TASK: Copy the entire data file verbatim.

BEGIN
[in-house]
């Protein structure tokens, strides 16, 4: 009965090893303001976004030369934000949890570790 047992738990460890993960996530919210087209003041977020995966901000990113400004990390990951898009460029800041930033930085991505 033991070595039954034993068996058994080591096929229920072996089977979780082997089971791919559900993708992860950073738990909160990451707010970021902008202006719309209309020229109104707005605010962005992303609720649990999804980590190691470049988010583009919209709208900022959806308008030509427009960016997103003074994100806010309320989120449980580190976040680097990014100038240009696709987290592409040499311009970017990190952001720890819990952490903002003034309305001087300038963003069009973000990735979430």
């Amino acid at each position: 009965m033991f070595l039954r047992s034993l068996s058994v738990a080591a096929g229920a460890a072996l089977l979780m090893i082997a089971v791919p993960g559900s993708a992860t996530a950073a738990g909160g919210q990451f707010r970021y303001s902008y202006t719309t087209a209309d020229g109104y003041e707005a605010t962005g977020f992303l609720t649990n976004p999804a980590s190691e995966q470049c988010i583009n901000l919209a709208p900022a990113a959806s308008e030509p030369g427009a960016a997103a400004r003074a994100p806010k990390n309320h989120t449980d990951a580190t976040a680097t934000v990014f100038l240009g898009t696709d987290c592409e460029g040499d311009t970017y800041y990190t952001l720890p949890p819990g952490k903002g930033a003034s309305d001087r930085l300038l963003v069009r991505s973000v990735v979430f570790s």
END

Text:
[in-house]
């Protein structure tokens, strides 16, 4: 009965090893303001976004030369934000949890570790 047992738990460890993960996530919210087209003041977020995966901000990113400004990390990951898009460029800041930033930085991505 033991070595039954034993068996058994080591096929229920072996089977979780082997089971791919559900993708992860950073738990909160990451707010970021902008202006719309209309020229109104707005605010962005992303609720649990999804980590190691470049988010583009919209709208900022959806308008030509427009960016997103003074994100806010309320989120449980580190976040680097990014100038240009696709987290592409040499311009970017990190952001720890819990952490903002003034309305001087300038963003069009973000990735979430």
């Amino acid at each position: 009965m033991f070595l039954r047992s034993l068996s058994v738990a080591a096929g229920a460890a072996l089977l979780m090893i082997a089971v791919p993960g559900s993708a992860t996530a950073a738990g909160g919210q990451f707010r970021y303001s902008y202006t719309t087209a209309d020229g109104y003041e707005a605010t962005g977020f992303l609720t649990n976004p999804a980590s190691e995966q470049c988010i583009n901000l919209a709208p900022a990113a959806s308008e030509p030369g427009a960016a997103a400004r003074a994100p806010k990390n309320h989120t449980d990951a580190t976040a680097t934000v990014f100038l240009g898009t696709d987290c592409e460029g040499d311009t970017y800041y990190t952001l720890p949890p819990g952490k903002g930033a003034s309305d001087r930085l300038l963003v069009r991505s973000v990735v979430f570790s």